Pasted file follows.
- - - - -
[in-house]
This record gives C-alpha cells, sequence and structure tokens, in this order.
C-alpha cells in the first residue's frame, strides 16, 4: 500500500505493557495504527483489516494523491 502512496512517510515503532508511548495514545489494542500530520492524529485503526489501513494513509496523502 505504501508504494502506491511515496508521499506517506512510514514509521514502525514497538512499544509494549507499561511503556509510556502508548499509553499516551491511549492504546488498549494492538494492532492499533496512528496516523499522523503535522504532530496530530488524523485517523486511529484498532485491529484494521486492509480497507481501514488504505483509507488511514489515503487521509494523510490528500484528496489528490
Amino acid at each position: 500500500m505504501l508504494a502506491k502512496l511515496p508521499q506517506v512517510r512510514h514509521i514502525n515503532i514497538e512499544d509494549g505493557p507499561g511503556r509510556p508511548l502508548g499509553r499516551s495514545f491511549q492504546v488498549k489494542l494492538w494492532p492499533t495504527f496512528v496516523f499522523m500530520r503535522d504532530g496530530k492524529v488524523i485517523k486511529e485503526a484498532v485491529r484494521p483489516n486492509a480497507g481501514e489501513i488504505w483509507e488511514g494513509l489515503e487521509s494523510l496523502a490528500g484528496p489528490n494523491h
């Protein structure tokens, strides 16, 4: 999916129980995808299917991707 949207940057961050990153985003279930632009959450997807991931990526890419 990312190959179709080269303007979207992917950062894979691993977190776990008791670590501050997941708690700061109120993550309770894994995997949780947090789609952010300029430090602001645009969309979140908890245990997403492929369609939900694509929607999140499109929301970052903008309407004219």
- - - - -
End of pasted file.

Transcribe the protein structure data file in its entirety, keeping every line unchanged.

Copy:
[in-house]
This record gives C-alpha cells, sequence and structure tokens, in this order.
C-alpha cells in the first residue's frame, strides 16, 4: 500500500505493557495504527483489516494523491 502512496512517510515503532508511548495514545489494542500530520492524529485503526489501513494513509496523502 505504501508504494502506491511515496508521499506517506512510514514509521514502525514497538512499544509494549507499561511503556509510556502508548499509553499516551491511549492504546488498549494492538494492532492499533496512528496516523499522523503535522504532530496530530488524523485517523486511529484498532485491529484494521486492509480497507481501514488504505483509507488511514489515503487521509494523510490528500484528496489528490
Amino acid at each position: 500500500m505504501l508504494a502506491k502512496l511515496p508521499q506517506v512517510r512510514h514509521i514502525n515503532i514497538e512499544d509494549g505493557p507499561g511503556r509510556p508511548l502508548g499509553r499516551s495514545f491511549q492504546v488498549k489494542l494492538w494492532p492499533t495504527f496512528v496516523f499522523m500530520r503535522d504532530g496530530k492524529v488524523i485517523k486511529e485503526a484498532v485491529r484494521p483489516n486492509a480497507g481501514e489501513i488504505w483509507e488511514g494513509l489515503e487521509s494523510l496523502a490528500g484528496p489528490n494523491h
């Protein structure tokens, strides 16, 4: 999916129980995808299917991707 949207940057961050990153985003279930632009959450997807991931990526890419 990312190959179709080269303007979207992917950062894979691993977190776990008791670590501050997941708690700061109120993550309770894994995997949780947090789609952010300029430090602001645009969309979140908890245990997403492929369609939900694509929607999140499109929301970052903008309407004219």